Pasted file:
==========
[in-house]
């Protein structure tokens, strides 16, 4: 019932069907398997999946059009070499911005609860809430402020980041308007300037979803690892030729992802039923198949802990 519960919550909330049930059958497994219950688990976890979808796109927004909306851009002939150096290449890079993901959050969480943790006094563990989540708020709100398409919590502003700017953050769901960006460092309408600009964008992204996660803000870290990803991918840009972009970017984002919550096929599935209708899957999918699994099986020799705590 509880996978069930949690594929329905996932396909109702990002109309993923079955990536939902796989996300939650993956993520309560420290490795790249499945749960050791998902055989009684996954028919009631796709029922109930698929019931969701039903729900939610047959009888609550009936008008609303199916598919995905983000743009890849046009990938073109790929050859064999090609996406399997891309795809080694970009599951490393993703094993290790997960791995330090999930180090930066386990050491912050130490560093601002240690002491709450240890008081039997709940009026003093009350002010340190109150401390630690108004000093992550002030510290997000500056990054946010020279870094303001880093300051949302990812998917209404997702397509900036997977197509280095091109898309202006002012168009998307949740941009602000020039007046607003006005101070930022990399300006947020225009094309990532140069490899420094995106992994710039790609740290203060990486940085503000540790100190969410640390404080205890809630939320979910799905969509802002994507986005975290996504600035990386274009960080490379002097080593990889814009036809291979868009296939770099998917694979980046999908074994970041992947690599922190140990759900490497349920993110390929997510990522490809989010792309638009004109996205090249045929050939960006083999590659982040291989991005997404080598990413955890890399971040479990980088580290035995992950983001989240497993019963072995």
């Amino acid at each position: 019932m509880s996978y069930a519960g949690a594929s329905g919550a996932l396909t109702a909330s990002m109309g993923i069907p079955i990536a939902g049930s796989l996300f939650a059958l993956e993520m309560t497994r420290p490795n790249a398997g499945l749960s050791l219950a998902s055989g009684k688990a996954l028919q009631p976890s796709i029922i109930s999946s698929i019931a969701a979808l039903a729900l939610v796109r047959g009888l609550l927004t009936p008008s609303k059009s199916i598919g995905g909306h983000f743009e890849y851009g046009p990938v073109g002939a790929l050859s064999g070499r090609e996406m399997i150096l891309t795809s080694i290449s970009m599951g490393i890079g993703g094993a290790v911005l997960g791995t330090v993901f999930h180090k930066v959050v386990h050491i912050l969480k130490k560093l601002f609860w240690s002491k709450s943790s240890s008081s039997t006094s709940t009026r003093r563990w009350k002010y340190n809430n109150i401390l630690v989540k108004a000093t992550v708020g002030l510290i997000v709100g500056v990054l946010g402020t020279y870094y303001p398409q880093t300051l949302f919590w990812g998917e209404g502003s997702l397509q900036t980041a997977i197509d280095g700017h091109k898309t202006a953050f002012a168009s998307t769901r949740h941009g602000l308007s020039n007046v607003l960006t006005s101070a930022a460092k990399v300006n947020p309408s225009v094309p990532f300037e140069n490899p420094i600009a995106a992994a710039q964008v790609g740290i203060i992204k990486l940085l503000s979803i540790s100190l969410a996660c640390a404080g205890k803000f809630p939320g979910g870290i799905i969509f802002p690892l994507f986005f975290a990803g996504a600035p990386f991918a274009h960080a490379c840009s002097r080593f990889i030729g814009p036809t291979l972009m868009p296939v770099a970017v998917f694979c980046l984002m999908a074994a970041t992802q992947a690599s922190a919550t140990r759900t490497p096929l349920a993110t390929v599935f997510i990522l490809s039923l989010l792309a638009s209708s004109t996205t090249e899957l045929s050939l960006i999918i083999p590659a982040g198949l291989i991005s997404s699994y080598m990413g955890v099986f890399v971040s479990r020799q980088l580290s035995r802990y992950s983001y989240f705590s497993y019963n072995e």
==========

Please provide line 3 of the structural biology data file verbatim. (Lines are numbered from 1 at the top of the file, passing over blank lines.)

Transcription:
């Amino acid at each position: 019932m509880s996978y069930a519960g949690a594929s329905g919550a996932l396909t109702a909330s990002m109309g993923i069907p079955i990536a939902g049930s796989l996300f939650a059958l993956e993520m309560t497994r420290p490795n790249a398997g499945l749960s050791l219950a998902s055989g009684k688990a996954l028919q009631p976890s796709i029922i109930s999946s698929i019931a969701a979808l039903a729900l939610v796109r047959g009888l609550l927004t009936p008008s609303k059009s199916i598919g995905g909306h983000f743009e890849y851009g046009p990938v073109g002939a790929l050859s064999g070499r090609e996406m399997i150096l891309t795809s080694i290449s970009m599951g490393i890079g993703g094993a290790v911005l997960g791995t330090v993901f999930h180090k930066v959050v386990h050491i912050l969480k130490k560093l601002f609860w240690s002491k709450s943790s240890s008081s039997t006094s709940t009026r003093r563990w009350k002010y340190n809430n109150i401390l630690v989540k108004a000093t992550v708020g002030l510290i997000v709100g500056v990054l946010g402020t020279y870094y303001p398409q880093t300051l949302f919590w990812g998917e209404g502003s997702l397509q900036t980041a997977i197509d280095g700017h091109k898309t202006a953050f002012a168009s998307t769901r949740h941009g602000l308007s020039n007046v607003l960006t006005s101070a930022a460092k990399v300006n947020p309408s225009v094309p990532f300037e140069n490899p420094i600009a995106a992994a710039q964008v790609g740290i203060i992204k990486l940085l503000s979803i540790s100190l969410a996660c640390a404080g205890k803000f809630p939320g979910g870290i799905i969509f802002p690892l994507f986005f975290a990803g996504a600035p990386f991918a274009h960080a490379c840009s002097r080593f990889i030729g814009p036809t291979l972009m868009p296939v770099a970017v998917f694979c980046l984002m999908a074994a970041t992802q992947a690599s922190a919550t140990r759900t490497p096929l349920a993110t390929v599935f997510i990522l490809s039923l989010l792309a638009s209708s004109t996205t090249e899957l045929s050939l960006i999918i083999p590659a982040g198949l291989i991005s997404s699994y080598m990413g955890v099986f890399v971040s479990r020799q980088l580290s035995r802990y992950s983001y989240f705590s497993y019963n072995e």